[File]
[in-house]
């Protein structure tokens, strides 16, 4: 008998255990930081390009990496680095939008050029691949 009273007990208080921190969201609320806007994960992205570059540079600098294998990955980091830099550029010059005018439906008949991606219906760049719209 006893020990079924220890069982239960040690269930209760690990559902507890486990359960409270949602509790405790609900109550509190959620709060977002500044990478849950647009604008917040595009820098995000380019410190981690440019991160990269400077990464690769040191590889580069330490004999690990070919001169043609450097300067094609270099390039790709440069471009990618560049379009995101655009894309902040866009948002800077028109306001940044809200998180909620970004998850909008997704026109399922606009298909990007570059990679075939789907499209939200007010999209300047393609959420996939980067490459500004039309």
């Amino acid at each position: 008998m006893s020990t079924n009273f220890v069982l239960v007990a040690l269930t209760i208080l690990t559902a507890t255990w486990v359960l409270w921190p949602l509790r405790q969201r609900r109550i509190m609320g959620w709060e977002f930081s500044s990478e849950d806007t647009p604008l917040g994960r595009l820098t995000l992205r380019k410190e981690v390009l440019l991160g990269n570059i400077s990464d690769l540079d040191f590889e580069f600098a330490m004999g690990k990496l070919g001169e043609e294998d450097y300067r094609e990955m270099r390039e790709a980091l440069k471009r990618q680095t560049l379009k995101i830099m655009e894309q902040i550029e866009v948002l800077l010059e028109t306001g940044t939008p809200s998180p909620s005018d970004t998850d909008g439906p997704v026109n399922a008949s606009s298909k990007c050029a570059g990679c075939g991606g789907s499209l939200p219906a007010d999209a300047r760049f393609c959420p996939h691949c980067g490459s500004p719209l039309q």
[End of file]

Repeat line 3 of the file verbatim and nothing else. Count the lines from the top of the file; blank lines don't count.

């Amino acid at each position: 008998m006893s020990t079924n009273f220890v069982l239960v007990a040690l269930t209760i208080l690990t559902a507890t255990w486990v359960l409270w921190p949602l509790r405790q969201r609900r109550i509190m609320g959620w709060e977002f930081s500044s990478e849950d806007t647009p604008l917040g994960r595009l820098t995000l992205r380019k410190e981690v390009l440019l991160g990269n570059i400077s990464d690769l540079d040191f590889e580069f600098a330490m004999g690990k990496l070919g001169e043609e294998d450097y300067r094609e990955m270099r390039e790709a980091l440069k471009r990618q680095t560049l379009k995101i830099m655009e894309q902040i550029e866009v948002l800077l010059e028109t306001g940044t939008p809200s998180p909620s005018d970004t998850d909008g439906p997704v026109n399922a008949s606009s298909k990007c050029a570059g990679c075939g991606g789907s499209l939200p219906a007010d999209a300047r760049f393609c959420p996939h691949c980067g490459s500004p719209l039309q």